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Rowayton Arts Center at 50

It took a liquor store proprietor, a decorator, and an industrial designer to bring artists together

Certain milestones cause one to glance over one’s shoulder. Others, however, inspire an extended, meaningful look filled with equal parts nostalgia for what was and optimism for what will be. Such is the case for the fiftieth anniversary of the Rowayton Arts Center.

One night in January 1960, a group of exhibiting artists and authors gathered at Arno Scheiding’s home on Bell Island and hatched the idea of a central location for the area’s many artists. Scheiding (a painter and industrial designer), William Gray Schaefer (head of a noted decorating firm), and Don Craig (owner of the local liquor store) signed the Articles of Association, a formality for their altruistic endeavor, which they descibed as: “to provide a community cultural center for the study, creation and appreciation of the arts” (see black-and-white photo, opposite page). The group began by dusting off the second floor of Nelson’s Lobster House (now Brendan’s 101) and bringing on fellow directors Robert Course, John H. Obold, Claude Venon, James and Jane Flora, and Paul Nonay.

A tribute to the center, and to the many townsfolk who shepherded it through the subsequent decades, will take place as an invitation-only retrospective art show (September 12–October 3), showcasing works of nearly thirty founding artists, including Scheiding. RAC President Hu Lindsay says of the event, “We will be borrowing some of the work from various collections and the artists themselves. It’s great to look back, but we are also excited about a very bright future. We have a lot of newer artists and younger people getting involved. The quality of art and commitment to the community here is outstanding.”



Blending old and new, the center will host its golden anniversary Bal de Tete at the Tokeneke Club (September 19). This fundraiser is a nod to the great masked balls held by the RAC in the 1960s. Rowaytonite Nina Palleson Craig (who was raised in Darien) fondly remembers them in their heyday, when these events were thrown annually. “The original Bals de Tete were held at Golden Court, a private residence on Bell Island,” she says. Nina, an original member of the RAC, was married to the late Don Craig and worked for Scheiding. “We always had it on a night with a full moon, and there was a lot of really fantastic stuff—elaborate headdresses, a huge dance floor. It was held there through several owners until the final ones just couldn’t stomach it anymore.” She recalls when she attended in a headdress she created out of thin sheet metal done up to look like a moth and made her husband a flame complete with tiny illuminated flashlights. “We didn’t win a prize that year, but when you did, it was some funny little thing we artists had made ourselves.” For example, one coveted prize was called “Clammy.” Designed by Scheiding, it consisted of a cast of a clamshell imprinted with the RAC logo.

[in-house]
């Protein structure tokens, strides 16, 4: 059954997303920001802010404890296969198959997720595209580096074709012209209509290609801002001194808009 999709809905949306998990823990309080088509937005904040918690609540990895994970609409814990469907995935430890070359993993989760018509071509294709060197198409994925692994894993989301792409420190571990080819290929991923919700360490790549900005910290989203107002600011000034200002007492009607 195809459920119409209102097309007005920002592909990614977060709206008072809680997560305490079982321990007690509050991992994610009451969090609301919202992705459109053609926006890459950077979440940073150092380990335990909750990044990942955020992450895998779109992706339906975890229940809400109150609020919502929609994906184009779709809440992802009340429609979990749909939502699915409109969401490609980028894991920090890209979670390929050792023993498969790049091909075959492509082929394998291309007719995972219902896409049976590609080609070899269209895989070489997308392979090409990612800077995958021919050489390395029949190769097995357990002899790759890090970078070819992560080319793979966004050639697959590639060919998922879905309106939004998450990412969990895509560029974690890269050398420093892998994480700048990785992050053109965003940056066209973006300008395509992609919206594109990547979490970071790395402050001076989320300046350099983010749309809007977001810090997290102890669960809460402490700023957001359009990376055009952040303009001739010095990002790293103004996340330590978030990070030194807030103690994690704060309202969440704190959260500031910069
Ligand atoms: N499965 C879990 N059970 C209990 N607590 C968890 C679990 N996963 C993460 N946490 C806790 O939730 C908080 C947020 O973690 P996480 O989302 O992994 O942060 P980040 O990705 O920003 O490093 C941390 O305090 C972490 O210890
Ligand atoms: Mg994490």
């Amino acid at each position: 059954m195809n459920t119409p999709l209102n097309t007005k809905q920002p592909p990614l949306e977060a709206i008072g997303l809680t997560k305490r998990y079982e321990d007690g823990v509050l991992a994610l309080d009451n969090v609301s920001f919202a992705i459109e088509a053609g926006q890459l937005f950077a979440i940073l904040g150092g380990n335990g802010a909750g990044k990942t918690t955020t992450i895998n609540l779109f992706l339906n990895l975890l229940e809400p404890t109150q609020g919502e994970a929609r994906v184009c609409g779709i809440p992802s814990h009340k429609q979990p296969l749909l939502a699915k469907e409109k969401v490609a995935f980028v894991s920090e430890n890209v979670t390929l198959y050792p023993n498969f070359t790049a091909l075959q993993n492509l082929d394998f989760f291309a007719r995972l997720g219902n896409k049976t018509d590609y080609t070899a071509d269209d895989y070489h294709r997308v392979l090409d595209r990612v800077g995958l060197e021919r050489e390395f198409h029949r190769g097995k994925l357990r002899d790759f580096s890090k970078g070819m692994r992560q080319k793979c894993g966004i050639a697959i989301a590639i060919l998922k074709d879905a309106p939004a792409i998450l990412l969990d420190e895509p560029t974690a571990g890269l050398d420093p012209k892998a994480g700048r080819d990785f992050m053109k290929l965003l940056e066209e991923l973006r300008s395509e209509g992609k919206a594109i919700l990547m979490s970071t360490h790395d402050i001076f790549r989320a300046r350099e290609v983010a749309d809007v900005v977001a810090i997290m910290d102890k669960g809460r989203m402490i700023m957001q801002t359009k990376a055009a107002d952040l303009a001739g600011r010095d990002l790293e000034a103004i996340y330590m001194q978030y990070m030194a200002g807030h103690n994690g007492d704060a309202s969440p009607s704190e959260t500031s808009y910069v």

This year’s Bal de Tete is open to the whole community and will include several workshops to help attendees create their own headwear. (Those who can’t tap into their inner artist will be able to borrow something at the event.)

These days the little arts center that could boasts approximately 500 members, of whom 300 are exhibiting artists. The center exhibits and sells the work of its members and offers classes to students of all ages and levels of experience. Art shows are held monthly at its central location—145 Rowayton Avenue, a small building built in 1905 by Reliance Hook and Ladder Co., and home from 1926 until 1966 to the library. This landmark carries on its tradition of serving the community, beautifully and meaningfully.